Interview: Anissa Brinkhoff about women & finance

Anissa Brinkhoff is a finance podcaster from Hamburg. She’s in the middle of a professional change, with the goal of continuing to work on the topics of female finance, financial education, and female leadership. In the last few years, she job-shared and led the BRIGITTE Academy and invited the listeners of her finance podcast “What The Finance?” along on her very personal learning journey from a financial novice to an active investor. As a freelance author and speaker, she writes for various media and motivates women in workshops to deal with their finances and retirement planning. Anissa Brinkhoff studied communications and journalism in Münster and Hamburg and has now lived in the Hanseatic city for almost a decade.

We talked to her about her finance podcast for women, about financial equality and how it is still something we have to fight for.

Your podcast “What the Finance” is the finance podcast for women—why did you choose this angle?

Because this podcast is about my own financial journey. What The Finance? isn’t a podcast by a financial expert who tells her audience what they should do. It’s the podcast of a finance beginner who has no prior knowledge and is learning about the topic, episode by episode. My guests are some of the greatest financial experts. Me as the host and my listeners are learning together at the same time.

Do you think there’s a connection between finances and mental health for women?

Definitely, on so many levels. Financial dependence on partners, friends, or family can be really stressful and completely limits your ability to make your own decisions. For example, it’s terrible if I can’t freely separate from my partner because I’m financially dependent on them. Of course, a lack of income, debt pressure, and poverty can all lead to or exacerbate mental health issues. That’s why it’s so important for women, in particular, to know how to handle money, how to protect themselves, and how to plan for retirement.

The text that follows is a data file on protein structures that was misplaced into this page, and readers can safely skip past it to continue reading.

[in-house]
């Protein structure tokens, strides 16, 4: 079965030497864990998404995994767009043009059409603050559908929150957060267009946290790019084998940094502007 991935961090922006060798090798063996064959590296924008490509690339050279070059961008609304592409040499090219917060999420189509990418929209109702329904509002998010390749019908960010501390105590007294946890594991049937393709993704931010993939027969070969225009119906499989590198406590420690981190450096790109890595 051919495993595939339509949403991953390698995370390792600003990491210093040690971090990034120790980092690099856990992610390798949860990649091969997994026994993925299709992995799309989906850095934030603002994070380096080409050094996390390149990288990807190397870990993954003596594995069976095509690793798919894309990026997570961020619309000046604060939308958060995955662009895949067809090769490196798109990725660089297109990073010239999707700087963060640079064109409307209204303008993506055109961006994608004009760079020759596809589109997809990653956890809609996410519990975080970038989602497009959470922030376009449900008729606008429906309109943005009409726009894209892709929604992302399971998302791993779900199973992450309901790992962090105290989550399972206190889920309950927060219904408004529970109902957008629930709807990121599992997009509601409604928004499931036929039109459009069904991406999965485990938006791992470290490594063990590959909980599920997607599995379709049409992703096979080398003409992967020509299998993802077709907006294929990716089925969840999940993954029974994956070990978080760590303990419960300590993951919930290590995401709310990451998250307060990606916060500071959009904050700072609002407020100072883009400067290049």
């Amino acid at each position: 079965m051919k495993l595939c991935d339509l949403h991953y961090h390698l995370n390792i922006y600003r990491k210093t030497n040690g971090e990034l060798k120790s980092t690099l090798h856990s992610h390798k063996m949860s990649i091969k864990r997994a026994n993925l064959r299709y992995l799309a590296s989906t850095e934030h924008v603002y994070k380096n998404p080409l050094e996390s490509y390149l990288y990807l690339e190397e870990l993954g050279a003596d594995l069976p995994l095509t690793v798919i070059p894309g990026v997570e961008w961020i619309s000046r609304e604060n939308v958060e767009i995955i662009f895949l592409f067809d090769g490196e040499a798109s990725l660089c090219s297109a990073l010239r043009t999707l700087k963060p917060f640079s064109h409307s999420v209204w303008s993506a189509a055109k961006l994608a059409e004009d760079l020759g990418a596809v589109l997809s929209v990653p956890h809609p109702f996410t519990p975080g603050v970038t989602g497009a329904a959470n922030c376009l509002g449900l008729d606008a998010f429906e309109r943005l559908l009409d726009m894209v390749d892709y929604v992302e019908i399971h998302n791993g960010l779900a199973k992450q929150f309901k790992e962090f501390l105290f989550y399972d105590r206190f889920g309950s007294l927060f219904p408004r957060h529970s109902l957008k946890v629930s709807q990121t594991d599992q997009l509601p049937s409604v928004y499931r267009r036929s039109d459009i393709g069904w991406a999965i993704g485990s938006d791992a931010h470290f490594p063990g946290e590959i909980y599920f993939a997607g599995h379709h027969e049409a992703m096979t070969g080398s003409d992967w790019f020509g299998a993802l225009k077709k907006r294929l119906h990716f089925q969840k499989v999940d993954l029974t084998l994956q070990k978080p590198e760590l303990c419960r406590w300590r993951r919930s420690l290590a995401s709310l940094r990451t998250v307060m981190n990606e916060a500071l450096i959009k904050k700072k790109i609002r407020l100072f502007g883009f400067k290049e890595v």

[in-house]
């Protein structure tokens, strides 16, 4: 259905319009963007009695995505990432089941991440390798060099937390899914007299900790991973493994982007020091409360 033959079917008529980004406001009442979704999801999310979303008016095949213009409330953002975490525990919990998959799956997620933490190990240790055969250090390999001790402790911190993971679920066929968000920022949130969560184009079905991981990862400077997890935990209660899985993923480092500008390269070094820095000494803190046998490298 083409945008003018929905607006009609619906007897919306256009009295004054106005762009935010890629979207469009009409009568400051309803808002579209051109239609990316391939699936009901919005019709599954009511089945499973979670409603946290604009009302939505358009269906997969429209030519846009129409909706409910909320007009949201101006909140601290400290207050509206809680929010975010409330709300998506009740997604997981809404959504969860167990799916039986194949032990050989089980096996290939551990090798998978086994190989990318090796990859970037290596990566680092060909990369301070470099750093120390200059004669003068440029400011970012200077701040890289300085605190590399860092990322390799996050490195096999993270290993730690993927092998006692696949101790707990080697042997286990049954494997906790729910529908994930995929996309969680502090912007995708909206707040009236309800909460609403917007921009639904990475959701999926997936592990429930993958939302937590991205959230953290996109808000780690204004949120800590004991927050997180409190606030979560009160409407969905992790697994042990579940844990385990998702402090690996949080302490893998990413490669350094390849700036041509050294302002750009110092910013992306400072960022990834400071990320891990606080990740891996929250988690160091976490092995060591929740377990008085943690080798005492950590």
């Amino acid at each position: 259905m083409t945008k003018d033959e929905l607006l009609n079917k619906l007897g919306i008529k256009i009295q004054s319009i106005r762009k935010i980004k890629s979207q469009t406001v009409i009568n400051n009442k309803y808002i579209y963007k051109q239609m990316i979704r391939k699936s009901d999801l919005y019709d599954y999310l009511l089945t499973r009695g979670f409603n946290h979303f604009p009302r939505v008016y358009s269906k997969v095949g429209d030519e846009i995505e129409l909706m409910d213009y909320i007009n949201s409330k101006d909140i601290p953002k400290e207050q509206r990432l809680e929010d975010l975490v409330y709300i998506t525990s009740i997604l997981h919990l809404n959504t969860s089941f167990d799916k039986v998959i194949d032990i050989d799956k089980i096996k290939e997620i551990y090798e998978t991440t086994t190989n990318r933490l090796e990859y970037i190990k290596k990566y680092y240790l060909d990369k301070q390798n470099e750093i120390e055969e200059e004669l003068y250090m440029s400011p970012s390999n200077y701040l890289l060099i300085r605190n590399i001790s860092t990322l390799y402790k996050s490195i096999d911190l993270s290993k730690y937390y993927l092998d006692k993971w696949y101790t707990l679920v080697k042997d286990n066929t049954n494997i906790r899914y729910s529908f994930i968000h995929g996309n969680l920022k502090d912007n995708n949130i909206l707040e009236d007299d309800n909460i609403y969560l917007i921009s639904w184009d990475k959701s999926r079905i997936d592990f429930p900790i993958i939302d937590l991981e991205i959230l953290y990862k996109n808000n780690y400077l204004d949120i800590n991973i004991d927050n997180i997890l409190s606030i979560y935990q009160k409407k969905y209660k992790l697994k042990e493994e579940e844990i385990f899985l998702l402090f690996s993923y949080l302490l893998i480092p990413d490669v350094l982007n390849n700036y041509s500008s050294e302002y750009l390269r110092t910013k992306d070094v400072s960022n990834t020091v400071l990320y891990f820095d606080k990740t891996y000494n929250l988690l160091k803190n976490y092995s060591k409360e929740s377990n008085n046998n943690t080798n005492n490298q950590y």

It is still the case that women have statistically less socioeconomic power than men.  What do you think needs to change to correct this imbalance?

In theory, it’s very simple: Patriarchy must be abolished. But because that’s easier said than done, we need to be intentional about addressing all the areas where inequality bites: We need to eliminate the gender pay gap, we need to fight structural discrimination, quotas have to be introduced and implemented. For me, I find things like paying for childcare and reducing the working week to 32 hours super exciting. 

You started your podcast in 2020. What was the biggest challenge?

The podcasting itself. I don’t have a background in audio so I had to teach myself as I went along. I had really negative opinions about money and finance, so during the research, I had to deal with my own beliefs and my financial future, which didn’t look rosy at the time!

What’s the best advice you’ve ever been given by another woman?

Talk to other women about money! The very questions you’re asking yourself are the ones everyone else is asking and that’s why we’re so good at supporting each other. Whether it’s salary negotiations, retirement planning, insurance, or investments, start asking “How do you actually do it?”

What advice would you give to women in the working world?

Talk to as many people as possible about as many financial topics as you can. If you find out, for example, that a colleague earns much more than you—use this to your advantage! Now you know what kind of salaries are achievable and you can go into your next pay negotiation better prepared. 

My other tip also comes from a great woman: The second best investment is still better than not investing at all. When we put off making decisions because of perfectionism, we lose months or even years of financial preparedness. And it’s really true: Once you’ve started retirement planning, the most difficult step is done!

Foto credit: Sarah Buth

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